“I found that, especially within the industry, people had no idea until they saw the research how few female characters there were. We were creating fictitious worlds that were nearly bereft of female presence. People didn’t realise. The immediate reaction has always been, ‘We want to do better. Why are we doing this? Be it a meeting at an animation studio or something, I bring up that only 17 percent of crowd scenes in animated movies are female and their jaws drop. Right then they say, ‘Well guys (because it’s almost all guys) can we just decide that we’re not going to do that any more?’ ‘Of course!’ What I’m talking about is actually very doable and makes a lot of sense. We are half of the population. There’s really not a great argument why we should show profoundly more male characters.”
“I feel very confident that we’ll be able to take both zeros from the 700 number because it’s the one area of society – unlike parliament or unlike congress in the United States – where it’s going to take time, you know, no matter how hard we work to reach parity but on screen it can change overnight. The very next movie that somebody makes could be gender balanced, same goes for the very next TV show. It can happen instantly. It can reflect the future right now. In fact, when science-fiction movies come out that still have mostly male characters, I’m like, ‘Guys we’re going to be past this by then! There’s not going to be gender inequality in the future. What do we have to reflect it now for?’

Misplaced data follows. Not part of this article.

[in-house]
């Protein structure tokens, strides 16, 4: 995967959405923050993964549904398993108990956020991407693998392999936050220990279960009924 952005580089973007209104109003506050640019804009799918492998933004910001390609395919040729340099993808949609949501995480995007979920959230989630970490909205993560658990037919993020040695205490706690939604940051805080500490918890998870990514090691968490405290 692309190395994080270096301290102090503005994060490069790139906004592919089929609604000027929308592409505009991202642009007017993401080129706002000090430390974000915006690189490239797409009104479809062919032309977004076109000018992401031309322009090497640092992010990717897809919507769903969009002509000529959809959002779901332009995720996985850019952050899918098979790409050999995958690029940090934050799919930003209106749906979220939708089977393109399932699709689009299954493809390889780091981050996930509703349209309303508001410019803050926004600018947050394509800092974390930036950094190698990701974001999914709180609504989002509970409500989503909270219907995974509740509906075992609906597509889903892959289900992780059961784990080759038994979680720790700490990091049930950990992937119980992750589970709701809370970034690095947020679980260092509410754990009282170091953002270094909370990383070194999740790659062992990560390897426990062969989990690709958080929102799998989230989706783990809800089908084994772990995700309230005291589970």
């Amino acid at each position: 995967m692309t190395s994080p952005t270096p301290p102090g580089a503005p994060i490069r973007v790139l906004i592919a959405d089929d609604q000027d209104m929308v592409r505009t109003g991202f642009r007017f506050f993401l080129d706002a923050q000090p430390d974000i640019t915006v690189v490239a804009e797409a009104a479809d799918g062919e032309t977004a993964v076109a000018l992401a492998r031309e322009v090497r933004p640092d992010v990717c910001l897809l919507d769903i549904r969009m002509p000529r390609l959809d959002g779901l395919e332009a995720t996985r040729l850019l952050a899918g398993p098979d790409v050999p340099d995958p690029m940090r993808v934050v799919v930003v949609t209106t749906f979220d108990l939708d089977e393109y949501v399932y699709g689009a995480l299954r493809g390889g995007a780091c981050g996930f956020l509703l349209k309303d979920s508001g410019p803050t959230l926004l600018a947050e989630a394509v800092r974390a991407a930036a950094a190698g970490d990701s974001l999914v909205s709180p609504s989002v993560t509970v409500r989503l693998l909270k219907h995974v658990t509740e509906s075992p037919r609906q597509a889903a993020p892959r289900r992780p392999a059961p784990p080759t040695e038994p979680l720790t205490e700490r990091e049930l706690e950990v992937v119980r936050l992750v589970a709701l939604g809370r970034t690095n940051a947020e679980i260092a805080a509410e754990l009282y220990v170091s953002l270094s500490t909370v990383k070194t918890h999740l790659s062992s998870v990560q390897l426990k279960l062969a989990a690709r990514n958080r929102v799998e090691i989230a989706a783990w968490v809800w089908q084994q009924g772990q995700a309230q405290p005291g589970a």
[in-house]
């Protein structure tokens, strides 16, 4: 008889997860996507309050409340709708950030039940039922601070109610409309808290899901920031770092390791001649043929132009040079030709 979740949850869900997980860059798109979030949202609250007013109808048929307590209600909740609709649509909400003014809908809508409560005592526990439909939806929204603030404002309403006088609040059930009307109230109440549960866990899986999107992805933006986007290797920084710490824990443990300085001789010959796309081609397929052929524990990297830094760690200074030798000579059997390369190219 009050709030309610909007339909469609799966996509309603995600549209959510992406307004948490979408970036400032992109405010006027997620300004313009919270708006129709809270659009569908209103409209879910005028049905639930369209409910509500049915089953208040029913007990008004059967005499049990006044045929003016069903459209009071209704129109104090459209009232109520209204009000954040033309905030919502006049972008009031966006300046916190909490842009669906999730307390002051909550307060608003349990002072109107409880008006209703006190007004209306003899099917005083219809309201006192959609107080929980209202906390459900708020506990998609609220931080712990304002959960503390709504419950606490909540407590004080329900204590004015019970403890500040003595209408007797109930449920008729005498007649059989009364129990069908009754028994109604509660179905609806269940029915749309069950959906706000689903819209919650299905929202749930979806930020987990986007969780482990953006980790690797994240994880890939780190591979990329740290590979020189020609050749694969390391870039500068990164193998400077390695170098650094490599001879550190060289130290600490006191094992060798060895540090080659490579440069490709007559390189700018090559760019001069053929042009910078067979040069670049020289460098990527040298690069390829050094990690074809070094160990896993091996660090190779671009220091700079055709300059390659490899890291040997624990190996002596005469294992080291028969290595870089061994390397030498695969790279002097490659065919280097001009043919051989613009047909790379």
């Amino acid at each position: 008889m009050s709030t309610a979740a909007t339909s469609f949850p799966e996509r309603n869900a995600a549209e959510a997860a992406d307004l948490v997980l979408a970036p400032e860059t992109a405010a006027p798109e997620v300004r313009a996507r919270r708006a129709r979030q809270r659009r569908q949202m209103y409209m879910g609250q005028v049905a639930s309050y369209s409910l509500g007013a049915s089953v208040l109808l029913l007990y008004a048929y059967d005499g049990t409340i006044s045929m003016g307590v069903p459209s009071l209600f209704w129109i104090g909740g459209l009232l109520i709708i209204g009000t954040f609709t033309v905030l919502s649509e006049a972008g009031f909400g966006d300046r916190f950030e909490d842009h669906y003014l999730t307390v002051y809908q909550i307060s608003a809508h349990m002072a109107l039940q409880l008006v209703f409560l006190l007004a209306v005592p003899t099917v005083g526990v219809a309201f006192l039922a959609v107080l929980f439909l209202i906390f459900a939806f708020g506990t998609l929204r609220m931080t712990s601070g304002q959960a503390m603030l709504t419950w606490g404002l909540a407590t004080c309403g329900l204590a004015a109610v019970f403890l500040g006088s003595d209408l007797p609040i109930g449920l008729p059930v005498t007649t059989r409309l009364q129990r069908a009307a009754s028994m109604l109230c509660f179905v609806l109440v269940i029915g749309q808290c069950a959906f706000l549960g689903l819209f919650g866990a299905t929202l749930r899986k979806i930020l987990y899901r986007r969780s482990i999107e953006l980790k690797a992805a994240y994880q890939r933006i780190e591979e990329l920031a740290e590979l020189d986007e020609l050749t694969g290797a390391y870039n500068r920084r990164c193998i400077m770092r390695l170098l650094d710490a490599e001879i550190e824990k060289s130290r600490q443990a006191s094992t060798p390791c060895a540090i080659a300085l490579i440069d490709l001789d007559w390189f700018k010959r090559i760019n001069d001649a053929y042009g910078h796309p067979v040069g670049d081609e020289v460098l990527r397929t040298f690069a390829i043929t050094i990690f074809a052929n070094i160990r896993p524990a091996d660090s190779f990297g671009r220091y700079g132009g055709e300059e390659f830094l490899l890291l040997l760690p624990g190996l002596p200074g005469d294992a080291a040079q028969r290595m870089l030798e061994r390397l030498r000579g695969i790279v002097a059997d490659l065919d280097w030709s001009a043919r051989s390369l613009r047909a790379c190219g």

“There should be a rule: ‘You cannot show a science-fiction movie in the future that has gender imbalance.’ It’s something that’s doable. It’s something that creatives say they believe is easy. We’ve surveyed people who’ve heard our research and 90 per cent say they think that gender balance is important and doable – it’s just having the awareness to overcoming the unconscious bias that we’ve all been trained with, seven hours a day of watching 17 per cent female characters. It’s no wonder that everything stalls.”
Find out more about the Geena Davis Institute on Gender in Media at seejane.org
Published 9 Oct 2015